International Paper and The Nature Conservancy Expand Work to Scale Natural Climate Solutions in North America
New methods balance the economic and environmental goals of local communities while reducing the carbon impact of logging and protecting biodiversity.
The Nature Conservancy and International Paper Company, one of the world’s largest packaging, pulp and paper companies, recently completed the first of a two-phase effort to develop a suite of state-of-the-art forestry practices that others can use to create long-term solutions to global climate challenges. With initial work completed in Indonesia and Gabon, the partners are scaling up these efforts to inform responsible forestry, carbon sequestration and biodiversity monitoring in the Central Appalachian region of the U.S. and in Mexico.
This work reaches beyond International Paper’s traditional supply chain in an effort to identify natural climate solutions (NCS) natural climate solutions that can be replicated anywhere around the world.
“Thanks to our partnership with International Paper, we were able to develop science toolkits for natural climate solutions that are being integrated into Gabon and Indonesia’s national monitoring systems, and incentivizing best management practices that store more carbon in forests and mitigate climate change,” said Peter W. Ellis, NCS science team lead at TNC.
Specifically, the first phase of the partnership focused on strengthening and expanding the use of Reduced Impact Logging for Climate Mitigation (RIL-C), a menu of responsible practices that can help land managers improve carbon sequestration in working forests. Recent research published by TNC and 21 other institutions in Science Advances demonstrates that nature-based solutions such as RIL-C can help absorb one-fifth of the carbon pollution produced in the United States—30 percent more than previously estimated.
The partners also tested bioacoustics monitoring, which analyzes a forest’s sounds before and after logging occurs. So far, both approaches show promise for protecting biodiversity and keeping working forests working while balancing the economic and environmental goals of local communities.
Progress made in the tropics of Asia and Africa inform the second phase of the program during which TNC will integrate RIL-C and bioacoustic monitoring with Forest Stewardship Council (FSC®) certification standards to establish a next generation of climate-smart, sustainable forest products in the Yucatan peninsula of Mexico and in the Central Appalachian region of the U.S. In addition to aligning with TNC’s mission to conserve the plants and animals on which all life depends, this second phase advances International Paper’s Vision 2030, four goals for building a better future for people and the planet. Through the goals, the company will advance its contributions to the circular, low-carbon economy while building on its commitments to ensure healthy and abundant forests for generations to come.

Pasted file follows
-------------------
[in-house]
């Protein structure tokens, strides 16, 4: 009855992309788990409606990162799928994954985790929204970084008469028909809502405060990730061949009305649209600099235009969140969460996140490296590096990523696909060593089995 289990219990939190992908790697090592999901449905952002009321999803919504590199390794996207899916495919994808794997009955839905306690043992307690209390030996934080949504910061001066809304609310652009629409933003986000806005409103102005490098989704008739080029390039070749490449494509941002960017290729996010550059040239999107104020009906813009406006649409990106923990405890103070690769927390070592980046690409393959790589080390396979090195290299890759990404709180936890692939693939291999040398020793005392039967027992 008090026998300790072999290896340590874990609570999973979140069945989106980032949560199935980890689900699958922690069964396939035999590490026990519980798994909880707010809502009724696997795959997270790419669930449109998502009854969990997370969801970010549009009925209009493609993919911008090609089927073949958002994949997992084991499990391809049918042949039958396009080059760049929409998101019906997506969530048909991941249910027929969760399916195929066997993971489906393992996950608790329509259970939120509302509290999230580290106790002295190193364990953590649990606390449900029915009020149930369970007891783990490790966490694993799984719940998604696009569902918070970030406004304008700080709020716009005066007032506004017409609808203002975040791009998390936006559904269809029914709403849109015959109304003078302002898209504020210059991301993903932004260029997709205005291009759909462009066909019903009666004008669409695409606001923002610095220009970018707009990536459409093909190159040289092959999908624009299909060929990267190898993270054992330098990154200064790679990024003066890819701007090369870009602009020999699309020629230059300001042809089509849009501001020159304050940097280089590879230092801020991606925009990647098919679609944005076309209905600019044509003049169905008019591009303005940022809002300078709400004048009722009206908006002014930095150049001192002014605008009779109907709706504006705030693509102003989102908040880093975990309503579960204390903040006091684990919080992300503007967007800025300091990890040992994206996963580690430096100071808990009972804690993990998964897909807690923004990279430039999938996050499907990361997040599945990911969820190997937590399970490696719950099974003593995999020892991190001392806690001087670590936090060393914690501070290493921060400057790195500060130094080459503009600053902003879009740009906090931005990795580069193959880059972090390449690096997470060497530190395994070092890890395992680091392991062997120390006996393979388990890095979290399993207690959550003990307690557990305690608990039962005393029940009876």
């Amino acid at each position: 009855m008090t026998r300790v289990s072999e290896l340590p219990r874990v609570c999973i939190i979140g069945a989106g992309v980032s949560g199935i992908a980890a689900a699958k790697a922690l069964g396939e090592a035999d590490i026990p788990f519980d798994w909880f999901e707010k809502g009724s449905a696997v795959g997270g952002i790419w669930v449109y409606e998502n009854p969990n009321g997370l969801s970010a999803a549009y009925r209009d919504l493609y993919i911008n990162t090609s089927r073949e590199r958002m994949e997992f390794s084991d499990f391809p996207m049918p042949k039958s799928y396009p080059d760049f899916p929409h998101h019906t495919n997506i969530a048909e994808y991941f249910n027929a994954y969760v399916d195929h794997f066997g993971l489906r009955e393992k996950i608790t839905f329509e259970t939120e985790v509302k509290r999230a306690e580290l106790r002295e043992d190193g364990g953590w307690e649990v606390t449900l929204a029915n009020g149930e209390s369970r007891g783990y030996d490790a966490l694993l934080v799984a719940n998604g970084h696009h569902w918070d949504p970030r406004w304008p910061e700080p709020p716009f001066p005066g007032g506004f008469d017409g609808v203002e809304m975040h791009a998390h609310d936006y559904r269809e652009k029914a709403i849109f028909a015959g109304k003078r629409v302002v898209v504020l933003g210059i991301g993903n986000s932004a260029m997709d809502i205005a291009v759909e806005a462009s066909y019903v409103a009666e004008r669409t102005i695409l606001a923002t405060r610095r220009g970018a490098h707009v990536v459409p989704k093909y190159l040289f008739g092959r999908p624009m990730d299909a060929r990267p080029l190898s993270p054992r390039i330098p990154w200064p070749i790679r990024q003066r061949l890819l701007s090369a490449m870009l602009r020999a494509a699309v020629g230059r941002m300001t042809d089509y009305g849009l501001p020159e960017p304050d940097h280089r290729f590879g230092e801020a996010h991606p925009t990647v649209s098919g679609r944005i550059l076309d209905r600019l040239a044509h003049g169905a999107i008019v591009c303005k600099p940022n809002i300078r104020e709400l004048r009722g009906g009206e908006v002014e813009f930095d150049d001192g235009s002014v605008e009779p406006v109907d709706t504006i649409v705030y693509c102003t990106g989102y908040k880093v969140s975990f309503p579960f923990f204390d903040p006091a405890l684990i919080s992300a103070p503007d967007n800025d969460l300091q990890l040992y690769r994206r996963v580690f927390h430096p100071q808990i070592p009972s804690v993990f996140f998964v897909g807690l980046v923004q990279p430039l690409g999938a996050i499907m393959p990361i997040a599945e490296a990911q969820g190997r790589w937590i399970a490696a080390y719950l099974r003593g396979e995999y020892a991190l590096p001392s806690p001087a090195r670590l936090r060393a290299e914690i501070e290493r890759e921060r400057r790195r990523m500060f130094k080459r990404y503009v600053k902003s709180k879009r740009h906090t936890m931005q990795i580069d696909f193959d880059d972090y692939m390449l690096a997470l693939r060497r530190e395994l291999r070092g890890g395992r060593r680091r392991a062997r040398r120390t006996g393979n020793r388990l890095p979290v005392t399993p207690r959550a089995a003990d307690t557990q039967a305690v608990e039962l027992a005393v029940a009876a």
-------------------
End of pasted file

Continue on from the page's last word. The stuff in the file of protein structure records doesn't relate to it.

“We are thrilled to work with TNC on developing sustainable forestry practices that will have climate and biodiversity benefits,” says Sophie Beckham, chief sustainability officer at International Paper. “What’s more, our work in Phase I, and soon in Phase II, represents solutions that can be replicated by those who do the work on-the-ground at scale in multiple geographies around the world.”
The Nature Conservancy is a global conservation organization dedicated to conserving the lands and waters on which all life depends. Guided by science, we create innovative, on-the-ground solutions to our world's toughest challenges so that nature and people can thrive together. We are tackling climate change, conserving lands, waters and oceans at an unprecedented scale, providing food and water sustainably and helping make cities more sustainable. Working in 72 countries and territories: 38 by direct conservation impact and 34 through partners, we use a collaborative approach that engages local communities, governments, the private sector, and other partners. To learn more, visit www.nature.org or follow @nature_press on Twitter.